Dear Friends of BCSR,
2018-2019 has been an exceptional year for the Berkeley Center for the Study of Religion. We’d like to bring you up to date on our current and planned activities, and thank you for helping to make this year such a success.
Our biggest efforts and events revolved around the third year of programming from the $1 million grant from the Henry Luce Foundation. The Luce grant has supported our long-term Religion in the World initiative and served as an anchor for the Berkeley Public Theology Program. We have just completed the third full year of the grant and successfully executed many of its objectives in education, research, and public outreach. BCSR also took advantage of many unique opportunities this year, which provided new audiences, speakers, and collaborations.
The Berkeley Lectures in Public Theology Series welcomed three scholars this year, offering the opportunity to hear from several international faculty. In March, Konrad Schmid’s talk “Critical Public Theology: How to Use and Not Use the Bible in Contemporary Public Issues” sparked a lively discussion about the literalities of the Bible. Eugenio Menegon, Boston University, gave us a unique view of Catholic missionaries in eighteenth-century China with his talk, “What’s Theology Got to do with it? An Eighteenth Century Chinese Emperor Debating Religions and Christianity.” Finally, Ruth Marshall, University of Toronto, delivered “Doing Politics and Theology today: Promises and Pitfalls” where she discussed the resurgence of religion across the globe, suggesting a reappraisal of the relationship between the religious and the political.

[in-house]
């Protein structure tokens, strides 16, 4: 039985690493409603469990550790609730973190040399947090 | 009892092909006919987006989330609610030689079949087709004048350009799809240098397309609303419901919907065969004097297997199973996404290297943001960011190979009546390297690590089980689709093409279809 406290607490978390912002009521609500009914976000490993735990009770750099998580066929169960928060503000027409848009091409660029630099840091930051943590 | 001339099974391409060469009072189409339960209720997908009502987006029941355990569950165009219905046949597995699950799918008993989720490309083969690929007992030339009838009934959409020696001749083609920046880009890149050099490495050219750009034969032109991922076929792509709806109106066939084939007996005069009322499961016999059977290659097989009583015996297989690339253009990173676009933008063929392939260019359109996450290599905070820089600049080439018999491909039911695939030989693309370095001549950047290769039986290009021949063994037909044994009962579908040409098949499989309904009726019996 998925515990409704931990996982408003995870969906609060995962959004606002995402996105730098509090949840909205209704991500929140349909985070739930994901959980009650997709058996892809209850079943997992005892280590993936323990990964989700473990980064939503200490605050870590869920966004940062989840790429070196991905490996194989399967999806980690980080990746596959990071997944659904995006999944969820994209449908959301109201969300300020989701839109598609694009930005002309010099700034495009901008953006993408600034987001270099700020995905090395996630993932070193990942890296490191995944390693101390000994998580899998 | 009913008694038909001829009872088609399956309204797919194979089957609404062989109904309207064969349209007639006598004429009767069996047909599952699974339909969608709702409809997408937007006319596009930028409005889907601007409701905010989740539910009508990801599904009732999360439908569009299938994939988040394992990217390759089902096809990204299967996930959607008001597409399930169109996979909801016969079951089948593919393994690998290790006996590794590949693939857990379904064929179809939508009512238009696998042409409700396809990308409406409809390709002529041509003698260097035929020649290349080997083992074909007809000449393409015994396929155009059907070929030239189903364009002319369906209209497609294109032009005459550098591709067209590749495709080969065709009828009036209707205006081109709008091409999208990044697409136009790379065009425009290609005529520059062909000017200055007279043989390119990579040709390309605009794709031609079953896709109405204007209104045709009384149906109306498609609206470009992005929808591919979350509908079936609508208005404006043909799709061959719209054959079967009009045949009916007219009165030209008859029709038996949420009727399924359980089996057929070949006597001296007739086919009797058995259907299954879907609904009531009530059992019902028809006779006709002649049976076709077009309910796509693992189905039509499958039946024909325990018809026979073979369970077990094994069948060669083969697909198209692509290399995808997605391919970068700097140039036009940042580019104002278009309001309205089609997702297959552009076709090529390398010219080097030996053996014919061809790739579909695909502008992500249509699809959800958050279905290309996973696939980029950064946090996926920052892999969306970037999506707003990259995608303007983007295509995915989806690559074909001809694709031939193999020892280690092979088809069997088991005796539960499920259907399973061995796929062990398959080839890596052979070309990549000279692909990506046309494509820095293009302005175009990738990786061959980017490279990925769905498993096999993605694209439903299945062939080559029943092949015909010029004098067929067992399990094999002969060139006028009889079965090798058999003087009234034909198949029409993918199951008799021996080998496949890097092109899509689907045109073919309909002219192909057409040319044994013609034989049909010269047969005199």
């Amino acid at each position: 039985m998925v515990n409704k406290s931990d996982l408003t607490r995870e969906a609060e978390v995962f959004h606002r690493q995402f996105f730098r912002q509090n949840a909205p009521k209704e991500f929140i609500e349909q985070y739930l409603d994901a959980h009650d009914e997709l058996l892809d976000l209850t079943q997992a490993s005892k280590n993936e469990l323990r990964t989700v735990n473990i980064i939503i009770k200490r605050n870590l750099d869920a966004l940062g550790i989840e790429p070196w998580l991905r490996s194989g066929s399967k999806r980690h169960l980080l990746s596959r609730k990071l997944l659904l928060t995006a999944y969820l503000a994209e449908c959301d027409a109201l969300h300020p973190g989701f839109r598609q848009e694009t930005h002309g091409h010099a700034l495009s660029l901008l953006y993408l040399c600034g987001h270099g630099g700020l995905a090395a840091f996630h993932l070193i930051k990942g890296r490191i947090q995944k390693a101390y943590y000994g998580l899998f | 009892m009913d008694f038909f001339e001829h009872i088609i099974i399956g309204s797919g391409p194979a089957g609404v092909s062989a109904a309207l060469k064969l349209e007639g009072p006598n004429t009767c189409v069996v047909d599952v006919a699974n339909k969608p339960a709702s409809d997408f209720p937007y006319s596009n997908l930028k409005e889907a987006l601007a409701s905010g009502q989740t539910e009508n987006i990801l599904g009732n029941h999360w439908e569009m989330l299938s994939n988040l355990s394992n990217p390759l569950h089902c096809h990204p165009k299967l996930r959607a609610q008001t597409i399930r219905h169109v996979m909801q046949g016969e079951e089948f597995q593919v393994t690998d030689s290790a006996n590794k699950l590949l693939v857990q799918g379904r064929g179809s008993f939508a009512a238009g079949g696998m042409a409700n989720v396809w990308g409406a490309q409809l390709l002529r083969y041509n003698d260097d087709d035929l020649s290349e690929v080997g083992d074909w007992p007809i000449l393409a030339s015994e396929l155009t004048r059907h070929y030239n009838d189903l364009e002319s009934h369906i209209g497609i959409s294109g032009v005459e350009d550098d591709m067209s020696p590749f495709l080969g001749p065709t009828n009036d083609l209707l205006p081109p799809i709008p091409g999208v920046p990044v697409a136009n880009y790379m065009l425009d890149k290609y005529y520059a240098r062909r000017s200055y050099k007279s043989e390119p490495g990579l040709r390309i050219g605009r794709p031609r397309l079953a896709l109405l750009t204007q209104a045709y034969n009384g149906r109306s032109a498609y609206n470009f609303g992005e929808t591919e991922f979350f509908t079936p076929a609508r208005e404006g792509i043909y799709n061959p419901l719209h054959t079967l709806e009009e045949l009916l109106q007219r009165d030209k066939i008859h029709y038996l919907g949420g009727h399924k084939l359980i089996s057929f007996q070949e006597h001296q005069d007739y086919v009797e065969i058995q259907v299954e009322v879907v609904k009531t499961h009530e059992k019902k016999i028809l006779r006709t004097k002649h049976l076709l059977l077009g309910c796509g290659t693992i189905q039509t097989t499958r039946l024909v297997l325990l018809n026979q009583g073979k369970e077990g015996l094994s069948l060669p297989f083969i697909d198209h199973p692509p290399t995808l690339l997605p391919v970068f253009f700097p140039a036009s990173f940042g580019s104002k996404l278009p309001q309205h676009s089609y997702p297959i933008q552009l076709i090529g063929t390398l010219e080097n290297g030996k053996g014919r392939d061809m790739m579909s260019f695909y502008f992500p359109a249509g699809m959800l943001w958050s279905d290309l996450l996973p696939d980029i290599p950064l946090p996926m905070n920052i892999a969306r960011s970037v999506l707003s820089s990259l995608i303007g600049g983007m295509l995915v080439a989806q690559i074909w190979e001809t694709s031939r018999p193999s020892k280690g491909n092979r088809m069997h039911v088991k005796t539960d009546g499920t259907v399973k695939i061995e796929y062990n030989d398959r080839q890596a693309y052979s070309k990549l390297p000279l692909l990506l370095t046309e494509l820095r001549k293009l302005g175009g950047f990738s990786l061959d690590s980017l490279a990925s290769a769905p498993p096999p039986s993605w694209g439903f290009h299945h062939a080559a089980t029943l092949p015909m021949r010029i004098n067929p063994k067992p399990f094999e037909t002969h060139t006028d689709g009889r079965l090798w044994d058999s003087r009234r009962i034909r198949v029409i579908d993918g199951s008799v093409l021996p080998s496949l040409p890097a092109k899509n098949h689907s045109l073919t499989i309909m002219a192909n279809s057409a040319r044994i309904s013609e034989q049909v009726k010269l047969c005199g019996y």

We held the culminating conference for the Public Theology Program, “Theology and the Public University” on February 21-23. Sixteen participants from the US, Canada, and Europe gathered to explore three major areas of inquiry: Theology and the History of Learning; Theology and Modern Secular Disciplines; and The Limits and Possibilities of Theology in a Pluralist World. We were particularly delighted with the expertise and experience of the faculty in attendance, and how each contributed to making the presentations and discussions both rich and robust. The conference highlighted the benefit of a multi-disciplinary approach to the study of theology, with the “public university” offering an ideal scaffold for the faculty to frame the multi-thematic sessions.